Sony’s HT-A3000 does virtual Dolby Atmos right, if you can handle the price
“A Swiss-army knife of a soundbar that really does it all.”
- Great movie and music sound
- Excellent on-screen settings
- Airplay, Chromecast
- Highly expandable
- Convincing virtual Dolby Atmos
- Expensive for virtual Atmos
- No HDMI input
- No EQ settings
Sony’s A-Series of Dolby Atmos home theater soundbars and speakers are impressive, but they also cost a lot, with prices that begin at $1,000. That’s what makes its latest model so interesting. At $700, the HT-A3000 hardly qualifies as cheap, but it’s still the most affordable way to buy a premium Sony soundbar.
And it is indeed premium, bring in many of the features that make the A-Series ($1,000 HT-A5000, $1,300 HT-A7000, $1,800 HT-A9) a family to be reckoned with. With AirPlay, Chromecast, hi-res audio, expandability, and advanced compatibility with Sony’s Bravia XR TVs, there’s little these soundbars can’t do.
But bringing the price down to $700 means making cuts in a few areas, most notably the lack of any up-firing drivers to help deliver Dolby Atmos’ signature height-effect sounds.
So what exactly are these compromises, do they affect the enjoyment of TV and movie content, and if so, are you better off with the competition? Let’s get into it.
What’s in the box? Simon Cohen / Digital Trends
Along with the HT-A3000 (which, from here on in I’ll simply call the A3000), you get an HDMI cable, a power cable, a remote with two AAA batteries, a 3.5mm analog cable for sending center channel sound to a compatible Sony TV, a quick start guide, wall-mounting template, and a full user manual, which is nice to see — many companies are making folks head online for that documentation. It’s all packaged with big Styrofoam blocks, so you may not be able to fully recycle the material depending on where you live.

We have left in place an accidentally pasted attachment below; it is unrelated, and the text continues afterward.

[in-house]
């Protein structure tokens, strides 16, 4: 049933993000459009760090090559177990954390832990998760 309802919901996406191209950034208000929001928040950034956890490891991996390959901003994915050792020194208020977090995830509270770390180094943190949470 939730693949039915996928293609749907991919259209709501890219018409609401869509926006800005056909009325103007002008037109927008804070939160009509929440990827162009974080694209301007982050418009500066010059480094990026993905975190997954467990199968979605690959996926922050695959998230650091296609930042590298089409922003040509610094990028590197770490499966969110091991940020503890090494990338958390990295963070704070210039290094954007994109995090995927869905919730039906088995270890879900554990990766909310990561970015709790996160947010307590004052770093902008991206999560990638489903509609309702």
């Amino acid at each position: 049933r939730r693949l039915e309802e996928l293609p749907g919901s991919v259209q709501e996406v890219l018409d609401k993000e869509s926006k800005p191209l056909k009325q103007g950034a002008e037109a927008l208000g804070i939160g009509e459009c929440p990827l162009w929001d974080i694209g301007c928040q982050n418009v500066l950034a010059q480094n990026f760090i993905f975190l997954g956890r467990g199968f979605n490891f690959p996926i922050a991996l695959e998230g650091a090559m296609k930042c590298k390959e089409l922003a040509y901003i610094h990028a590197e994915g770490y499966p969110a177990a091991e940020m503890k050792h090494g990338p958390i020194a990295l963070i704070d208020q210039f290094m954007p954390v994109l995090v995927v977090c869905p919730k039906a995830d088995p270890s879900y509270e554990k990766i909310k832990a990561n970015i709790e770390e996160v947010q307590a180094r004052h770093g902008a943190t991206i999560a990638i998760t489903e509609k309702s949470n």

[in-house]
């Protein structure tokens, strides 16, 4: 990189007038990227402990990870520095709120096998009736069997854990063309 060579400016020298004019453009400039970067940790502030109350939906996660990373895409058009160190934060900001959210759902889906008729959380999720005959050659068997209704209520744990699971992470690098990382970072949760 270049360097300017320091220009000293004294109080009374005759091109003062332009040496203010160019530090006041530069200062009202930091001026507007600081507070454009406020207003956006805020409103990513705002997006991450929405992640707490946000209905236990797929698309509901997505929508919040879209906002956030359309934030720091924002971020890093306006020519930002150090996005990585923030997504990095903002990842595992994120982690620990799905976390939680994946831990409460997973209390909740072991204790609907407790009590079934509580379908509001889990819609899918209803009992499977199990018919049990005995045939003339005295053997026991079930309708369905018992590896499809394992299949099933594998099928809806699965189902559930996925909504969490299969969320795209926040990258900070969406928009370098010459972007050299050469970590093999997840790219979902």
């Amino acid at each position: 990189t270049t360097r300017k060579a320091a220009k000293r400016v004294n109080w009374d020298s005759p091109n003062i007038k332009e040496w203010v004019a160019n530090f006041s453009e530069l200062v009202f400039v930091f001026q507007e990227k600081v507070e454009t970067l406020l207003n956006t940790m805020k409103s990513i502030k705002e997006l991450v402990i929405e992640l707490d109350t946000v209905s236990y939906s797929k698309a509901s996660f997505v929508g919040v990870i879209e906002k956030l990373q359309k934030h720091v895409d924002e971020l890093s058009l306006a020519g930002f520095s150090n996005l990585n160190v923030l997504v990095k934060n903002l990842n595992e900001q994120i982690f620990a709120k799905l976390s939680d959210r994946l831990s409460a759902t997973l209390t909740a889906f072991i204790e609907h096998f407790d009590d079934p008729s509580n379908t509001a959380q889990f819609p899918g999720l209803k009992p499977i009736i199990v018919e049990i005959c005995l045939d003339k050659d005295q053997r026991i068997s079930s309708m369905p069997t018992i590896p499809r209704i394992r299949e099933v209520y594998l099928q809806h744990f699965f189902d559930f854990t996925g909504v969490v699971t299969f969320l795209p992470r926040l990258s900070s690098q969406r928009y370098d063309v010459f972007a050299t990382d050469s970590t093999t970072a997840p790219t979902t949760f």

Design Simon Cohen / Digital Trends
Sony is the king of the black plastic box. And while that sounds like a dis, it’s not. Soundbars, unless they are works of art unto themselves, are better heard, not seen, so the A3000’s all-matte-black plastic and dark grey metal grille are just fine with me. When the lights go down, this thing disappears, just as it should.
At 37 inches long and just a hair over 2.5 inches tall, it should fit just fine in front of any TV from 32 inches and up. If your TV happens to have very low feet and the soundbar obscures its infrared (IR) receiver, the A3000 is equipped with its own IR repeaters, so you likely won’t have to do that thing where you hold your remote way up high to control the TV.
Simon Cohen / Digital Trends
You’ll find a few touch controls on the top surface for power, volume, input selection, Bluetooth on/off, and a music service shortcut key that can be used to jump straight into Spotify if you want.
Behind that metal grille is a small OLED text display that shows you all of the status info you need from the current input, to volume level, to audio formats, if you need them. I kinda wish Sony had made it a few characters wider — many of the messages require text scrolling, which I find a hassle. But as these displays go, it’s fairly easy to read and you can dim it or turn it off entirely if it bothers you.
Setup, controls, and connections Simon Cohen / Digital Trends
Getting the A3000 set up is really easy, mostly because you really only have one option straight out of the box: plug the included HDMI cable into the HDMI ARC/eARC port on your TV, plug the other end into A3000’s only HDMI port, turn your TV on, then turn the soundbar on. Even if you don’t go through the rest of the set up steps, you’re now good to go for TV sound.